Shameless Review “Fiona Interrupted” (2.12)

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<i>Shameless</i> Review &#8220;Fiona Interrupted&#8221; (2.12)

The creators of Showtime’s Shameless deserve a hefty “thank you” for ending season two with an episode filled with a sense of resolution, as opposed to closing with last week’s cliffhanger episode. Now I look forward to a season of new and compelling plot lines just waiting to develop.

After an exhausting night at the hospital, the family returns home to an abandoned Thanksgiving dinner and a bloody kitchen—leftovers from Monica’s wrist-cutting disaster. The kids go to bed, and Fiona and Jimmy are left to clean the floor, where Fiona finally breaks down as Jimmy holds her hand. When they make it to her bedroom they are interrupted by the appearance of Debbie, and then Carl and Ian, all searching for support after being traumatized by their mother’s attempted suicide. Debbie’s sobbing performance, once again, shows why she is one of the show’s best talents.

At Fiona’s request, Jimmy introduces her family (with Debbie, Ian and Carl) to his family at a classy restaurant dinner. As Jimmy’s brother heaps insults on his younger brother, we see that Jimmy’s dad is the rich realtor with whom Ian had a one-night stand. A new plotline is set for next season.

Karen stubbornly stands by her decision to not keep the baby, even though Sheila and Jody have kidnapped it. Her vitriol is both shocking and heartbreaking, even by Shameless’ standards. “I don’t want that fucking thing near me,” she says while in the same breath wondering if Wendy’s is still serving breakfast. At home, when she sees that her mom refuses to give up the child, she gives Sheila an ultimatum—the baby or her. Sheila stands firm on protecting the child, and Karen walks out with Lip telling her she’ll regret her decision. For just a moment she appears to change her mind but then turns and walks away.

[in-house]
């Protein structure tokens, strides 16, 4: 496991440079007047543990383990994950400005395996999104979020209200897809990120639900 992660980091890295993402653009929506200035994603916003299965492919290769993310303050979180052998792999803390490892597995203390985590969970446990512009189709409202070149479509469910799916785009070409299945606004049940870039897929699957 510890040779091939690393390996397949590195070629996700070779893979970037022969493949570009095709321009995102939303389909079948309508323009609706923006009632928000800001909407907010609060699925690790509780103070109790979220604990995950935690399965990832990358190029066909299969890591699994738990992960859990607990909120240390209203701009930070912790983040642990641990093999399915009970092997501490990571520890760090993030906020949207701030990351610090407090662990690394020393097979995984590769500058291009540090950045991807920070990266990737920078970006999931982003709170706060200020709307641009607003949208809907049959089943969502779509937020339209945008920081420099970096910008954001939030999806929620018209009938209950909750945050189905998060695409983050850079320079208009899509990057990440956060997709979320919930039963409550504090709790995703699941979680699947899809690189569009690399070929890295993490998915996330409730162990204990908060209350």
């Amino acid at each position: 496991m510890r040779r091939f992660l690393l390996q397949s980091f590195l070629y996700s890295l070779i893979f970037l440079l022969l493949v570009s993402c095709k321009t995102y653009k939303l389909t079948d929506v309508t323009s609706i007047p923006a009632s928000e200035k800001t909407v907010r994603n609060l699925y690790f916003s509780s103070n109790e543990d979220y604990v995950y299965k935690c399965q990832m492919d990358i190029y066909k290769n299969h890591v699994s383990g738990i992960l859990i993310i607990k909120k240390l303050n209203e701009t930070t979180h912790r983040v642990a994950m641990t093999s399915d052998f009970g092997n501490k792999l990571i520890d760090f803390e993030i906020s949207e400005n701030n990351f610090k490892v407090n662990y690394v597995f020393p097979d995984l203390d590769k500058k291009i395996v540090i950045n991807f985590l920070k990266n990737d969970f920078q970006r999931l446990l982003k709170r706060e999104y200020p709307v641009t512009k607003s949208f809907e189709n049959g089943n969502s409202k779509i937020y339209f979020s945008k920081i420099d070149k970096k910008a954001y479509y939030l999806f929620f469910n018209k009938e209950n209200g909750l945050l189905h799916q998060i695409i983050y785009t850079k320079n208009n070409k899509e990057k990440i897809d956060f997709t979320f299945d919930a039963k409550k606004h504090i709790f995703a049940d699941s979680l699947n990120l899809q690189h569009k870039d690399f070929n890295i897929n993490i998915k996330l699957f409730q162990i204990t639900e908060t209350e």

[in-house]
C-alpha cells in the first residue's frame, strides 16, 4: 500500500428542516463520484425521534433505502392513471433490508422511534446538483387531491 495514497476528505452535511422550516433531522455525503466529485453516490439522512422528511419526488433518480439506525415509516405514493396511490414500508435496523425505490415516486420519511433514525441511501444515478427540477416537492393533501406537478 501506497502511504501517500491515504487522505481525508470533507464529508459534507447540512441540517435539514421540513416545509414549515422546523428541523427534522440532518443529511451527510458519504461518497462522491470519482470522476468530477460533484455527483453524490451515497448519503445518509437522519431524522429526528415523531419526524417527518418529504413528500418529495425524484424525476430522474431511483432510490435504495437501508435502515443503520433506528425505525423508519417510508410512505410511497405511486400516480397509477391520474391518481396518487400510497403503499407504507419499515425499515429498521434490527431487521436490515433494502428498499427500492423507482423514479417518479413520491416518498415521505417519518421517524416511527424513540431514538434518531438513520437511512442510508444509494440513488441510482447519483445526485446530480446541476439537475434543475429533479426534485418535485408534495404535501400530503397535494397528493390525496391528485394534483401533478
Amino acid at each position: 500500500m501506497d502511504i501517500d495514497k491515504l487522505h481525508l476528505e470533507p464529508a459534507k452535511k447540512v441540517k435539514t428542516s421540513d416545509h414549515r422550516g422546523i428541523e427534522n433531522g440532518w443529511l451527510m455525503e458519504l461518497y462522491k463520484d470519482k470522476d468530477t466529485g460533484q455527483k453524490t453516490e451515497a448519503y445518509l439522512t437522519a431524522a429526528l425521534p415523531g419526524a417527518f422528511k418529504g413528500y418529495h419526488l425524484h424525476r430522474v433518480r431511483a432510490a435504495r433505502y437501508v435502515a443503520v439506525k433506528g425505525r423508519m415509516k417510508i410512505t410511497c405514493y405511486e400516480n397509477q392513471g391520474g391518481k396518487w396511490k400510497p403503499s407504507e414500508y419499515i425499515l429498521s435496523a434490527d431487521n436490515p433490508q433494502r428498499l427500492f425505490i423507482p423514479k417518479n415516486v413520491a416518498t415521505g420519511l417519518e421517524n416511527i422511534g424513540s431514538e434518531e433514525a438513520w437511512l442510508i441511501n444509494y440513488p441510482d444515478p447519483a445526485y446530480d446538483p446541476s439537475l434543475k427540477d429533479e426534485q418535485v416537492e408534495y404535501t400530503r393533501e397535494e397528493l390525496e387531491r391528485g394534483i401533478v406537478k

Frank, who had bailed on the drama of Monica’s slit wrists, is now determined to break her out of the rehab hospital where she has voluntarily committed herself for 60 days. His and Debbie’s nighttime rescue turns into a comedic adventure highlighted by Frank’s discovery of Monica in the middle of a sexual liaison with Jill, a patient she had just met (wonderfully played by the talented Jenna Elfman). After learning that Jill was there because she had shot her husband 26 times, they succeed in their escape before Jill and Monica drive off with Monica shouting, “I love you, Debbie!” after realizing the whole family was better off without her. This obviously sets the scene for future Monica interruptions.

Frank comes home, looking for booze, only to get into a physical fight with Ian before Estefania (who has shown up after being beaten by Marco) hits Frank with a frying pan. In the end, as Lip returns back home, we find Frank on the lawn waking up in a fresh foot of snow. Things are back to normal, as much as normal can be with the Gallaghers.

In the best form of dark humor, Shameless deals with the traditionally unlovable, the ragged edges of society. It holds a collective mirror to our faces as a culture and to our attempts at protecting its more helpless citizens, even when the assistance is sometimes unwanted, often unappreciated and frequently ineffective.

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